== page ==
From a midwife’s garden: three potatoes. Hardtack from the pocket of a sleeping shepherd. A chicken from a settler’s homestead, a laying chicken, which he carried tucked beneath his arm. My sprite! he called his lover in the shelter of the darkness, and she looked back into his eyes. He was mad, she thought, naked but for his scraps of clothing, his axe, his clucking hen. And how he talked! Of Flora, the dominion of the toad and muck-­clam, the starscapes of the fireflies, the reign of wolf and bear and bloom of mold. And around them, in the forest, everywhere: the spirits of each bird and insect, each fir, each fish.

She laughed—for how could there be space? There’d be more fish than river. More bird than sky. A thousand angels on a blade of grass.

Shh, he said, his lips on hers, lest she offend them: the raccoon, the worm, the toad, the will-­o’-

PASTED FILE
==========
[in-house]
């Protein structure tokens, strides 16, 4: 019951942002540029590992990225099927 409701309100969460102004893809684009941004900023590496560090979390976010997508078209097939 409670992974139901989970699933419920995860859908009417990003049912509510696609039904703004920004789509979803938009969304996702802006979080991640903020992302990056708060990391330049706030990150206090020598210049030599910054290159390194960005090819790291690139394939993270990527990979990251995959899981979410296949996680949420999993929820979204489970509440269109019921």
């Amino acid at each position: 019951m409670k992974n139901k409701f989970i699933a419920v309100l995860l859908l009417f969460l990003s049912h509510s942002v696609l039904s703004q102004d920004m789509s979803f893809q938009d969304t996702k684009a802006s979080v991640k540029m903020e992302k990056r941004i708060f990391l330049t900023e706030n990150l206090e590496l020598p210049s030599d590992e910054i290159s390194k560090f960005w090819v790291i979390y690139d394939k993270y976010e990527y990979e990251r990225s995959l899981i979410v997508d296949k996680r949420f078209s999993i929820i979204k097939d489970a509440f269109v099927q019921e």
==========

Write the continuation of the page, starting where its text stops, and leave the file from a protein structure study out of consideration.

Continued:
They ran. They married in the bower, said oaths within the oaken hollow. On the trees grew mushrooms large as saddles. Grey birds, red snakes, and orange newts their witnesses. The huckleberries tossed their flowers. The smell of hay rose from the fern they crushed. And the sound, the whir, the roar of the world.

They ran. The last farms far behind them; now only forest. They followed Indian paths through groves hollowed by fire, with high green vaults of celestial scale. On the hottest days, they climbed the rivers, chicken on his shoulder, her hand in his. Mica dusted her heels like silver. Damselflies upon her neck. Flying squirrels in the trees above them, and in the silty sand the great tracks of cats. Sometimes, he stopped and showed her signs of human passage. Friends, he said, and said that he could speak the language of the people this side of the mountains. But where were they? she wondered. And she stared into the green that surrounded them, for fear was in her, and loneliness, and she didn’t know which one was worse.